About the project
The UK’s sustainable future rests on a holistic appraisal of rural landscape function/land use and the state of critical ecosystem services. In upland Britain, important concerns include moving towards net-zero carbon targets for land-use, increasing the forest estate, and maintaining or enhancing biodiversity while supporting upland farming. Planning is better informed by knowledge of recent change in the upland system related to the large-scale social and economic transformations of the 20th Century.
This project focuses on Snowdonia, a mountainous region of North Wales that includes the extensive Snowdonia National Park. Here, a range of human impacts (for example, deforestation, moor burning, afforestation, fluctuating levels of grazing pressure, and pasture improvement - including the addition of nitrogen) have affected the landscape-scale mosaic of vegetation cover and inputs and outputs of carbon, nutrients and pollutants to upland waters and downstream locations.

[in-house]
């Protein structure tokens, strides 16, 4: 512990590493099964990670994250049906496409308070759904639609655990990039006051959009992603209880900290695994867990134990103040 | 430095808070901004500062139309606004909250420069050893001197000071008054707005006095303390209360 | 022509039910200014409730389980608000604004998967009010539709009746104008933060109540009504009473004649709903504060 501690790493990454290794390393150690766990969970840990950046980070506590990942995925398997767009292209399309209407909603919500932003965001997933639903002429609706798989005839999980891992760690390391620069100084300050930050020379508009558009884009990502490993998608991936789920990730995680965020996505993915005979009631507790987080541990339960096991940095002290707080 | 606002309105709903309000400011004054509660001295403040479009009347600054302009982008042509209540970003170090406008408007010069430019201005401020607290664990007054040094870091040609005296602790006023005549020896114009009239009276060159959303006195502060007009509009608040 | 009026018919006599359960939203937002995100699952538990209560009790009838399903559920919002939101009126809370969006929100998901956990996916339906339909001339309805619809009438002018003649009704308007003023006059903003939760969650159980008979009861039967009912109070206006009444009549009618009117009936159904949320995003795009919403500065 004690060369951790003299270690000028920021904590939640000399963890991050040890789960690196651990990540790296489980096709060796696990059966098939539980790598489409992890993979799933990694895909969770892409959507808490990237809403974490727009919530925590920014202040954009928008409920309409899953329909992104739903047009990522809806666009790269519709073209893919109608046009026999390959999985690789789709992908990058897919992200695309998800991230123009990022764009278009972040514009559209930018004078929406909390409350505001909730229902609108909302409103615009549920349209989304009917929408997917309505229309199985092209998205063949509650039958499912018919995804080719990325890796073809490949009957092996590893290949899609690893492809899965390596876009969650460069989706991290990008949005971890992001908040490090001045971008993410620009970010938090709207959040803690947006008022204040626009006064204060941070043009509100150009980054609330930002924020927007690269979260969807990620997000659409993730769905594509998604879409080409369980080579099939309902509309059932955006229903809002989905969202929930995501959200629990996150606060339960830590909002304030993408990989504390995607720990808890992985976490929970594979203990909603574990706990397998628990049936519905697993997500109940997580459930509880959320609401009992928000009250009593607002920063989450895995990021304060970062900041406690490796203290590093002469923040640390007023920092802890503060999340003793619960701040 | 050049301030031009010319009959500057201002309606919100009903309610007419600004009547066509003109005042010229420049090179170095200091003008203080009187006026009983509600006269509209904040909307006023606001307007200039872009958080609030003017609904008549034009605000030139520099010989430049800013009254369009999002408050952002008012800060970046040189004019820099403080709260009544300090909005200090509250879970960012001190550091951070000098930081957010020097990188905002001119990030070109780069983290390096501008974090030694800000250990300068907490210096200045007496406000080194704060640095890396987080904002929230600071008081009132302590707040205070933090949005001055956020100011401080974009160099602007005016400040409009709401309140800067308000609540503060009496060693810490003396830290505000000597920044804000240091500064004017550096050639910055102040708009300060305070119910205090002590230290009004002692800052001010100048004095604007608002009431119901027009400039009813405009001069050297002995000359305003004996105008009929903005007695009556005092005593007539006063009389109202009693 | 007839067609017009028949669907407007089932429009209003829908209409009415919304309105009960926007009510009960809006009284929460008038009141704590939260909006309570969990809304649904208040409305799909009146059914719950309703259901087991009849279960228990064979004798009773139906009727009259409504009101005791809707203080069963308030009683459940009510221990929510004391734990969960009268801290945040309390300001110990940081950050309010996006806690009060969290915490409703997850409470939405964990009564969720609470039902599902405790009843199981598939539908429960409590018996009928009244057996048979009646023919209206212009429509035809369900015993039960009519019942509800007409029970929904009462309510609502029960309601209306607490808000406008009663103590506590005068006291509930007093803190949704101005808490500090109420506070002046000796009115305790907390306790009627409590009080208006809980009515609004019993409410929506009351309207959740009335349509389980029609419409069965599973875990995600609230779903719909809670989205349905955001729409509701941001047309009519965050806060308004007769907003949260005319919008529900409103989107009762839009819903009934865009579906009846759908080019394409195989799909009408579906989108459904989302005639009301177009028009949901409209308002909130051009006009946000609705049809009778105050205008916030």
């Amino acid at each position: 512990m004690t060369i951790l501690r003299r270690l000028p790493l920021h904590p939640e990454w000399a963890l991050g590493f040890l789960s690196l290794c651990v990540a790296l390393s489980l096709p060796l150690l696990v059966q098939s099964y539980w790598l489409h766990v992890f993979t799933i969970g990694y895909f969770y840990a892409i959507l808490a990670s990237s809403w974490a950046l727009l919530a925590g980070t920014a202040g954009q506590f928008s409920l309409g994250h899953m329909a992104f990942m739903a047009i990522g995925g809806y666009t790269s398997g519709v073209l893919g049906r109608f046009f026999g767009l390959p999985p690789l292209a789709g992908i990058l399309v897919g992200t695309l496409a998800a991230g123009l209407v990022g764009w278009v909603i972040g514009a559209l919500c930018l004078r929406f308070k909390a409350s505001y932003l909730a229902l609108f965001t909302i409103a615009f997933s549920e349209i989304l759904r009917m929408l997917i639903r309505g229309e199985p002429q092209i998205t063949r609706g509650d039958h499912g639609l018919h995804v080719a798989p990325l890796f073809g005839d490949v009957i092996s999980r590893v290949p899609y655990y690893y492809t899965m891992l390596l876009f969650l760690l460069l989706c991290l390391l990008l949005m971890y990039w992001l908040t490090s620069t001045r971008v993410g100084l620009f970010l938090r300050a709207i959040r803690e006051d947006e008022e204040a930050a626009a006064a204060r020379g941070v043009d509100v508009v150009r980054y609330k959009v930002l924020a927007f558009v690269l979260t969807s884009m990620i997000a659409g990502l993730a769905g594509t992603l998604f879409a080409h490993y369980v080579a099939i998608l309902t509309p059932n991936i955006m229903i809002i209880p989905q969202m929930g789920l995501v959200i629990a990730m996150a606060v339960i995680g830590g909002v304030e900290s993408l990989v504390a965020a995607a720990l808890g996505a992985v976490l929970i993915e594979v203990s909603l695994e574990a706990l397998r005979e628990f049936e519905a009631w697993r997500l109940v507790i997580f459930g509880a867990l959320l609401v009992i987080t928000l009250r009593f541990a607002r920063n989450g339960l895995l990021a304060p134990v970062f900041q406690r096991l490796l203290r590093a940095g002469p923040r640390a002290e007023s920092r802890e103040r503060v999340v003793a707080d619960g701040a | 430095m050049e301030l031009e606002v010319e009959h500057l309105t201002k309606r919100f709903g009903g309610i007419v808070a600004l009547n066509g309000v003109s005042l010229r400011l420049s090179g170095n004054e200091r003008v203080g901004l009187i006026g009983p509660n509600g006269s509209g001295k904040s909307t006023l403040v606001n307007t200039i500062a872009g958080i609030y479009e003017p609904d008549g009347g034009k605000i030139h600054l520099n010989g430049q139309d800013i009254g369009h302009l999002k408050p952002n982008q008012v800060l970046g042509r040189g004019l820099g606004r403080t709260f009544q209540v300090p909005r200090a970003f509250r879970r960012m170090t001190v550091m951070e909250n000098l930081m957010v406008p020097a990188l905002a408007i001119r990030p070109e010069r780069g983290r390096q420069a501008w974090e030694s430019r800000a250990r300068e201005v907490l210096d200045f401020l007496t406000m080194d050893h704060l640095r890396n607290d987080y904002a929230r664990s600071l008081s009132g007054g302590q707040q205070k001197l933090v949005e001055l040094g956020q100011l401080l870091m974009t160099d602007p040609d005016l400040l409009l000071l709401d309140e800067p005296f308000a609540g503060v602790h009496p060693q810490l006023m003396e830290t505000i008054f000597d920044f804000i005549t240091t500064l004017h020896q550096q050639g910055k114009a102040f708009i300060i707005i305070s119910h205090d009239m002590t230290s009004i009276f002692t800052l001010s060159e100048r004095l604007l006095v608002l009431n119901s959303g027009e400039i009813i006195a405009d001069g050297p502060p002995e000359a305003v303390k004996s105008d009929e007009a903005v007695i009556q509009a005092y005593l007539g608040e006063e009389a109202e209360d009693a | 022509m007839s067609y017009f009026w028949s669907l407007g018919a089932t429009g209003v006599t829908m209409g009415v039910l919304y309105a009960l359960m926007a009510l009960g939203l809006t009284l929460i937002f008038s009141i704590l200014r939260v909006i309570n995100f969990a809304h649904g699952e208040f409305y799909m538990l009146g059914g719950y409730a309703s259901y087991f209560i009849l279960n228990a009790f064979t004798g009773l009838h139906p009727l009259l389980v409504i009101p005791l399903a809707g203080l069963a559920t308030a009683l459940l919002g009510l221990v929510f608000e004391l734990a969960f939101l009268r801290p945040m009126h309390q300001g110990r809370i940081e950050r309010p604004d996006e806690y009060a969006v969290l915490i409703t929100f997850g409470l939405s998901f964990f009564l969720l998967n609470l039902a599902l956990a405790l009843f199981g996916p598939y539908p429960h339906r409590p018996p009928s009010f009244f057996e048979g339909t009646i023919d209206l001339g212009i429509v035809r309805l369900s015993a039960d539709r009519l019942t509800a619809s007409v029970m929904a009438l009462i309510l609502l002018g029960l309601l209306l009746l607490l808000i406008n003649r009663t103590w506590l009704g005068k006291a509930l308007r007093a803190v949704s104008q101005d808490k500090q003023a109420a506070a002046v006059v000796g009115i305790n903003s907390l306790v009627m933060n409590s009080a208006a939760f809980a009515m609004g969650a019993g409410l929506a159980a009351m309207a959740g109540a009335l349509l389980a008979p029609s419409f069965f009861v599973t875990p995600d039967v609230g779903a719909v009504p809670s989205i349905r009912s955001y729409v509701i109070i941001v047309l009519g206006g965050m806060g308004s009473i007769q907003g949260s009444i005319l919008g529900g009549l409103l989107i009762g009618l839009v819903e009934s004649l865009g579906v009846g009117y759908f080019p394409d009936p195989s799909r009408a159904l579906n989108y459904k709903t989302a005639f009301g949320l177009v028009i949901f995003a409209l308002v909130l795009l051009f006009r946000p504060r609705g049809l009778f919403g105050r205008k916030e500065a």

The link between land use/farming/forestry practices of the past 150 years and carbon storage potential in peat/quality of inland waters can be demonstrated using modern palaeoecological techniques applied to peat and lake sedimentary records. The work would contribute to the development of upland land-management strategies in partnership with Natural Resources Wales (Bangor).
For full project details visit the Inspire project page.
- Professor Paul Hughes (University of Southampton)
- Professor Mary Edwards (University of Southampton)